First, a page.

Oxford University Press, December 2012
The field of deliberative civic engagement is rapidly growing around the world—but it remains highly fragmented. Motivated by the widely recognized need to pool the collective experience and knowledge of scholars, practitioners, and advocates, this book represents the first comprehensive assessment of deliberative civic engagement. Each chapter in the book addresses a broad, yet specific “big question” about deliberative civic engagement, and reviews both published and unpublished writings across disciplines, settings, locations, and processes to assess what we know, how we know it, and what we do not yet know.
Part I provides a broad overview of deliberative civic engagement, defining terms and examining the many organizations doing work related to deliberative civic engagement. Part II introduces the reader to process and design issues central to deliberative civic engagement, including questions about recruitment and participation, communication, inclusion and diversity, and the use of online tools. Part III examines issues integral to deliberative civic engagement, including questions about the impacts and outcomes of such processes for individuals, communities, and policy, and well as questions about the evaluation of such processes. Part IV concludes the book with two chapters.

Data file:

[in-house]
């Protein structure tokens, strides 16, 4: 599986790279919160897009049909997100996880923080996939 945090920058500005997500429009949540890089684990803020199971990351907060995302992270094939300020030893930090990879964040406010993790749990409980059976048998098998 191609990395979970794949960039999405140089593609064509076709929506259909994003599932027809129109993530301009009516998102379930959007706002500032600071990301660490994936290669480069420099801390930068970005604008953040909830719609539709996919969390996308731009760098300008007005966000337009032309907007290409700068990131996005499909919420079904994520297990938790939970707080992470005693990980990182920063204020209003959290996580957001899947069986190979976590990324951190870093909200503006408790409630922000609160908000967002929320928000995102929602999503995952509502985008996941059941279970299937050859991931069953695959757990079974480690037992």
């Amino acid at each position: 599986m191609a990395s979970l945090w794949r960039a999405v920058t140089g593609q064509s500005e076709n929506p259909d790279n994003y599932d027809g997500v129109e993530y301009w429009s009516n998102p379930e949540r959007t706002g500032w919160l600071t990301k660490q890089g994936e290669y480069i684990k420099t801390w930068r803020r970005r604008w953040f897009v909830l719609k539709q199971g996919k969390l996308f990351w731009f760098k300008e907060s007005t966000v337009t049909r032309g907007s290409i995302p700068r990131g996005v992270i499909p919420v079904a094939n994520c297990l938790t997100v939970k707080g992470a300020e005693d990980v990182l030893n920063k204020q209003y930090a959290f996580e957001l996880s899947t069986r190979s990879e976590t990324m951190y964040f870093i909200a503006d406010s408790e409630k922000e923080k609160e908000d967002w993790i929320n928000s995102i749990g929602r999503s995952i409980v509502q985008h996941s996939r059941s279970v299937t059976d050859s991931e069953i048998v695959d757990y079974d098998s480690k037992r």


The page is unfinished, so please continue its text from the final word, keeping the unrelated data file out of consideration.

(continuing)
This book examines and responds to critics' concerns about deliberative civic engagement. The other draws together the work in the previous sections, examining uncertainties and unresolved questions, and looks to the future, developing an agenda for the advancement of the practice and study of deliberative civic engagement.